In 1939, Howard Hughes secured a controlling interest in TransWorld Airlines. His ambitions for an airliner that would successfully compete with Pan American led him to the Lockheed design team of Hal Hibbard and Kelly Johnson. By the summer of 1939 they had submitted a proposal for the Model 049 Constellation.
The design of the plane was distinctive and elegant featuring a porpoise-shaped fuselage and triple tail fins. After modifying the cockpit and cabin design based on Hughes' suggestions, the first plane was ready on January 9, 1943. The planes held 54 passengers and could travel at 310 mph for up to 3,000 miles.
On April 16, 1944, TWA received their first plane and Hughes and Jack Frye immediately flew it 2,400 miles from California to Washington D.C. The flight broke all speed records making it to the East Coast in 6 hours and 57 minutes. In Washington, the plane was immediately turned over to the military for use in WWII, but Hughes had boldly painted the plane in TWA colors and his statement did not go unnoticed. America had glimpsed the post-war future of commercial aviation.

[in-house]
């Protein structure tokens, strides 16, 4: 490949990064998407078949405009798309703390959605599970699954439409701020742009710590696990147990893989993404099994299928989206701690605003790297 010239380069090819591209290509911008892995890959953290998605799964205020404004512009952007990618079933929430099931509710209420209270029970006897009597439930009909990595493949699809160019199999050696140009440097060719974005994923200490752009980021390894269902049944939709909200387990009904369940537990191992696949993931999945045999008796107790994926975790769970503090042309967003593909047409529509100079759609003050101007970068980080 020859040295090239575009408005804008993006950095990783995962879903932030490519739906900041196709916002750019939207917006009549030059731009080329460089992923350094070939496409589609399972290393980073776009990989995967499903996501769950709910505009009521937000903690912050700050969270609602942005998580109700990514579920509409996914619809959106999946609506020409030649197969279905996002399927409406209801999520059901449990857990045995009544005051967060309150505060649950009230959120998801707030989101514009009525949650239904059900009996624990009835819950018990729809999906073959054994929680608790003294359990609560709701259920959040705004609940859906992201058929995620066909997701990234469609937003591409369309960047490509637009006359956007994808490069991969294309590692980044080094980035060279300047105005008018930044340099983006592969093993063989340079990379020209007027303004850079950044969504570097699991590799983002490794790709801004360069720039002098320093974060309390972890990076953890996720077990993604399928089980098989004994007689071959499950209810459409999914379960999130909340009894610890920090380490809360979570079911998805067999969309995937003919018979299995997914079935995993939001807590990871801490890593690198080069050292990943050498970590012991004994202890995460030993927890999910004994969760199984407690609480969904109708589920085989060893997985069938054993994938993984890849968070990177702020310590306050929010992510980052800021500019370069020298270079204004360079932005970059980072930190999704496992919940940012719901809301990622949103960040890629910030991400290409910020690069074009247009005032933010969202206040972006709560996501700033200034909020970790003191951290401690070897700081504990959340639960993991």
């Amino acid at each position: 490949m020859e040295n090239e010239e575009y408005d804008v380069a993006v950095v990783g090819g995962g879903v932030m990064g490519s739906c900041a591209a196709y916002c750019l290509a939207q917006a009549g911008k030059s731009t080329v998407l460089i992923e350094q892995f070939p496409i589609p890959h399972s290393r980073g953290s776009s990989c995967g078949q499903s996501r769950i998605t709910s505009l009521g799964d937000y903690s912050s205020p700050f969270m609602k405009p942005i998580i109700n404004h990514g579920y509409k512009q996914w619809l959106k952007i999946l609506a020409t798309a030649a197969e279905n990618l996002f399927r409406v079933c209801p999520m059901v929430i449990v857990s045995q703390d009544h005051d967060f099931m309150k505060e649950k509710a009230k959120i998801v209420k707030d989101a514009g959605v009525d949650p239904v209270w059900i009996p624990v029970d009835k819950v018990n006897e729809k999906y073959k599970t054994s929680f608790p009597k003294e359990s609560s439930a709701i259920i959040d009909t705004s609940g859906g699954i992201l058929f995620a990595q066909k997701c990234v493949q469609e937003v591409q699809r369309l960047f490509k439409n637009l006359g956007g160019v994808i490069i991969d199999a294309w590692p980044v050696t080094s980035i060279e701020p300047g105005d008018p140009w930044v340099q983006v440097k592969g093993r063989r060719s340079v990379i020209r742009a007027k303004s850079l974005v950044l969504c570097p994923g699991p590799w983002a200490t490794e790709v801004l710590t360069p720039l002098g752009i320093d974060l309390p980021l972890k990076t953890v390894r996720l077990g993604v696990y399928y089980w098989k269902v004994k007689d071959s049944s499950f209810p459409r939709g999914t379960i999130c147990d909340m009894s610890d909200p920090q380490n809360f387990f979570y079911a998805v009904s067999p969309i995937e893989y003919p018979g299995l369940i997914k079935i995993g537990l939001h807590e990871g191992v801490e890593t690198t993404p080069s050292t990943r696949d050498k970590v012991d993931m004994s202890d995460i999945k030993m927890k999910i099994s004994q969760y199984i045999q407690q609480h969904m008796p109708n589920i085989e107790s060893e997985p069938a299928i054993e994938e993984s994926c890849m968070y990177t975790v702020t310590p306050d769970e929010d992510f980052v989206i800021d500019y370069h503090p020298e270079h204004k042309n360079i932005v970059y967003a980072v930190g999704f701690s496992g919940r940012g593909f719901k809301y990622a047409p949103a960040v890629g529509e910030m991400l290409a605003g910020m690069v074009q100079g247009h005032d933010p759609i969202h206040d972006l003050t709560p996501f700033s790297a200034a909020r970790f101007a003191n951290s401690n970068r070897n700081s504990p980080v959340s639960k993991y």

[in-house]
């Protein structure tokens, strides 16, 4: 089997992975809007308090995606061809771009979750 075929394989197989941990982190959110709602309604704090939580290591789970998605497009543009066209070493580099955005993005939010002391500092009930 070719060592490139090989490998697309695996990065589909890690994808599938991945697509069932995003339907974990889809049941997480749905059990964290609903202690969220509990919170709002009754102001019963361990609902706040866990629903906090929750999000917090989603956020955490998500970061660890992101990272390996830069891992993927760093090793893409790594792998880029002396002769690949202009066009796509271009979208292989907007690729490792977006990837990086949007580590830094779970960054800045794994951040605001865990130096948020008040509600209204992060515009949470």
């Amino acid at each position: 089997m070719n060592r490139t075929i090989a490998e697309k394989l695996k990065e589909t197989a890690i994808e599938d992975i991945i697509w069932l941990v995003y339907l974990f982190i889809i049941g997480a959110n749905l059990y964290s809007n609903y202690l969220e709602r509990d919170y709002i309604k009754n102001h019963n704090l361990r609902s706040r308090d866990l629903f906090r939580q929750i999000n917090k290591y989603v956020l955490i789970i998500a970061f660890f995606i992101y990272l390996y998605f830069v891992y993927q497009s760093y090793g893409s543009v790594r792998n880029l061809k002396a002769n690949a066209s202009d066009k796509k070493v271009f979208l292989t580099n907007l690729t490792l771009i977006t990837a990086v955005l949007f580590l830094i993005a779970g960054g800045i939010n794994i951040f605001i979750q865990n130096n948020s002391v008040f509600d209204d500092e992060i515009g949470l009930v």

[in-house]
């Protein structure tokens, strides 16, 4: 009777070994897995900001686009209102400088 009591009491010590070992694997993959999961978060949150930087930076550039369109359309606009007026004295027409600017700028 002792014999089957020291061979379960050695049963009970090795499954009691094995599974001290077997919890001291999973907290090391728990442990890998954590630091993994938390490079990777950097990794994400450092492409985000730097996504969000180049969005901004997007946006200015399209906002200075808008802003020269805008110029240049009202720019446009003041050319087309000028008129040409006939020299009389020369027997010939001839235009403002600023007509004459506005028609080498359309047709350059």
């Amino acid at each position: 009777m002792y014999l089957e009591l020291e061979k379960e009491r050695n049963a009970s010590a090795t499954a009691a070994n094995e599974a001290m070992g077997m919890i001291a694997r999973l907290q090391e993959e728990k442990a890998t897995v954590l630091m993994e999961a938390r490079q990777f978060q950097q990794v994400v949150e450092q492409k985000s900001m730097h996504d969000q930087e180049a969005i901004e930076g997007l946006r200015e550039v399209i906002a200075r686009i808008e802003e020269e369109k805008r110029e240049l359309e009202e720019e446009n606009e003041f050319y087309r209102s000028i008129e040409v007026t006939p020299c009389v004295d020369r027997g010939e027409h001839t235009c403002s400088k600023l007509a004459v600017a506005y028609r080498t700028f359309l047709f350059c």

Fifteen planes, designated C-69 by the US Army, were delivered for military use before V-Day. After the war, Lockheed wasted no time in converting their factories back to the assembly of civilian planes including the Constellation. The Lockheed Constellation marked an important moment in modern air travel. For the first time in history, people chose air travel over boat and train transportation largely due to the Constellation's ability to make non-stop coast-to-coast flights faster and safer.
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